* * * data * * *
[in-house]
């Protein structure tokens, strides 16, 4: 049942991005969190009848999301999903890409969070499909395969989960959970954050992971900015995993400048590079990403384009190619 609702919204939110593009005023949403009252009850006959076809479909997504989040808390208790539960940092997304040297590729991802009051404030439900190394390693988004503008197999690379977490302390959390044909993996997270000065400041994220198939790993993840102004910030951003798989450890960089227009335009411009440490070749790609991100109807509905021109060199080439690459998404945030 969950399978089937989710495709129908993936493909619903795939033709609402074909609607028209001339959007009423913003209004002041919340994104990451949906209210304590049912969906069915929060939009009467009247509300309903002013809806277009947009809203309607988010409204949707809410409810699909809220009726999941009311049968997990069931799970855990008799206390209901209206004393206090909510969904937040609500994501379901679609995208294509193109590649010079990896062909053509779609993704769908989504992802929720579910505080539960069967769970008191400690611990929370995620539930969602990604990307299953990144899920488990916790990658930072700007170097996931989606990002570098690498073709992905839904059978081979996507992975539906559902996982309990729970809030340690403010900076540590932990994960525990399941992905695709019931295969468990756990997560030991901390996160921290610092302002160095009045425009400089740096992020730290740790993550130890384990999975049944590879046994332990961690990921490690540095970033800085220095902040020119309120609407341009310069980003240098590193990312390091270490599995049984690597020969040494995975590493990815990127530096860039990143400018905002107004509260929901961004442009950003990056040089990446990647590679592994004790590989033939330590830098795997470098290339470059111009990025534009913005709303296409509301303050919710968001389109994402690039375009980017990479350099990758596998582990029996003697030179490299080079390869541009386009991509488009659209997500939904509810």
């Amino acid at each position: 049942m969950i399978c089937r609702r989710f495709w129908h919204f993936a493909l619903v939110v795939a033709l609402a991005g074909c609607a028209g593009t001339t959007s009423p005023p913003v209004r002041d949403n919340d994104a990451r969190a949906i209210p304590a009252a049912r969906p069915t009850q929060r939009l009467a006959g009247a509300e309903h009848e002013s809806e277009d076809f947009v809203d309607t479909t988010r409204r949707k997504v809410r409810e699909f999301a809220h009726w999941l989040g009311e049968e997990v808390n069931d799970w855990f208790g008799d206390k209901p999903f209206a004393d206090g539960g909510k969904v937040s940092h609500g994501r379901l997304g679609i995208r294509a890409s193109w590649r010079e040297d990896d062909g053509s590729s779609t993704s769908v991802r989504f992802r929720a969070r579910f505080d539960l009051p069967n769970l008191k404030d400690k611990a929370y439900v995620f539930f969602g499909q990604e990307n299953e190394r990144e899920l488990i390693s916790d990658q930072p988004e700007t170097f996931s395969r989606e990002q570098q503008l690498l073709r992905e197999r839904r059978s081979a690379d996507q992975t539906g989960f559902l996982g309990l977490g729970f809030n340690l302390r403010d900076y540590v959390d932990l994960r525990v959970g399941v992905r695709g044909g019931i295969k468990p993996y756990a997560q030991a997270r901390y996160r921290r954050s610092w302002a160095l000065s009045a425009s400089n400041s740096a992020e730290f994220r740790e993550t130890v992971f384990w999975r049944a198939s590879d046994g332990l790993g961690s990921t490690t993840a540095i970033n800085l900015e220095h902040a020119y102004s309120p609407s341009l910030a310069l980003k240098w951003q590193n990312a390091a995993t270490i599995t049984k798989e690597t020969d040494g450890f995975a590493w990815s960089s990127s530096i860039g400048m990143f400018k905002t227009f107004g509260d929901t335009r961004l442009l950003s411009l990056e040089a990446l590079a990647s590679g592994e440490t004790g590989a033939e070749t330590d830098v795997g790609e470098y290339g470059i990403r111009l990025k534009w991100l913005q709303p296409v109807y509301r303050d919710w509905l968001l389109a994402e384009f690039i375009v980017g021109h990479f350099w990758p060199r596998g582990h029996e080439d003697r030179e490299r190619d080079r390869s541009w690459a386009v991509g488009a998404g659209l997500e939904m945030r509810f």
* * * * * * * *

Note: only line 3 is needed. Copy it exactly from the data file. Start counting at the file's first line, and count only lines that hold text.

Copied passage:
């Amino acid at each position: 049942m969950i399978c089937r609702r989710f495709w129908h919204f993936a493909l619903v939110v795939a033709l609402a991005g074909c609607a028209g593009t001339t959007s009423p005023p913003v209004r002041d949403n919340d994104a990451r969190a949906i209210p304590a009252a049912r969906p069915t009850q929060r939009l009467a006959g009247a509300e309903h009848e002013s809806e277009d076809f947009v809203d309607t479909t988010r409204r949707k997504v809410r409810e699909f999301a809220h009726w999941l989040g009311e049968e997990v808390n069931d799970w855990f208790g008799d206390k209901p999903f209206a004393d206090g539960g909510k969904v937040s940092h609500g994501r379901l997304g679609i995208r294509a890409s193109w590649r010079e040297d990896d062909g053509s590729s779609t993704s769908v991802r989504f992802r929720a969070r579910f505080d539960l009051p069967n769970l008191k404030d400690k611990a929370y439900v995620f539930f969602g499909q990604e990307n299953e190394r990144e899920l488990i390693s916790d990658q930072p988004e700007t170097f996931s395969r989606e990002q570098q503008l690498l073709r992905e197999r839904r059978s081979a690379d996507q992975t539906g989960f559902l996982g309990l977490g729970f809030n340690l302390r403010d900076y540590v959390d932990l994960r525990v959970g399941v992905r695709g044909g019931i295969k468990p993996y756990a997560q030991a997270r901390y996160r921290r954050s610092w302002a160095l000065s009045a425009s400089n400041s740096a992020e730290f994220r740790e993550t130890v992971f384990w999975r049944a198939s590879d046994g332990l790993g961690s990921t490690t993840a540095i970033n800085l900015e220095h902040a020119y102004s309120p609407s341009l910030a310069l980003k240098w951003q590193n990312a390091a995993t270490i599995t049984k798989e690597t020969d040494g450890f995975a590493w990815s960089s990127s530096i860039g400048m990143f400018k905002t227009f107004g509260d929901t335009r961004l442009l950003s411009l990056e040089a990446l590079a990647s590679g592994e440490t004790g590989a033939e070749t330590d830098v795997g790609e470098y290339g470059i990403r111009l990025k534009w991100l913005q709303p296409v109807y509301r303050d919710w509905l968001l389109a994402e384009f690039i375009v980017g021109h990479f350099w990758p060199r596998g582990h029996e080439d003697r030179e490299r190619d080079r390869s541009w690459a386009v991509g488009a998404g659209l997500e939904m945030r509810f």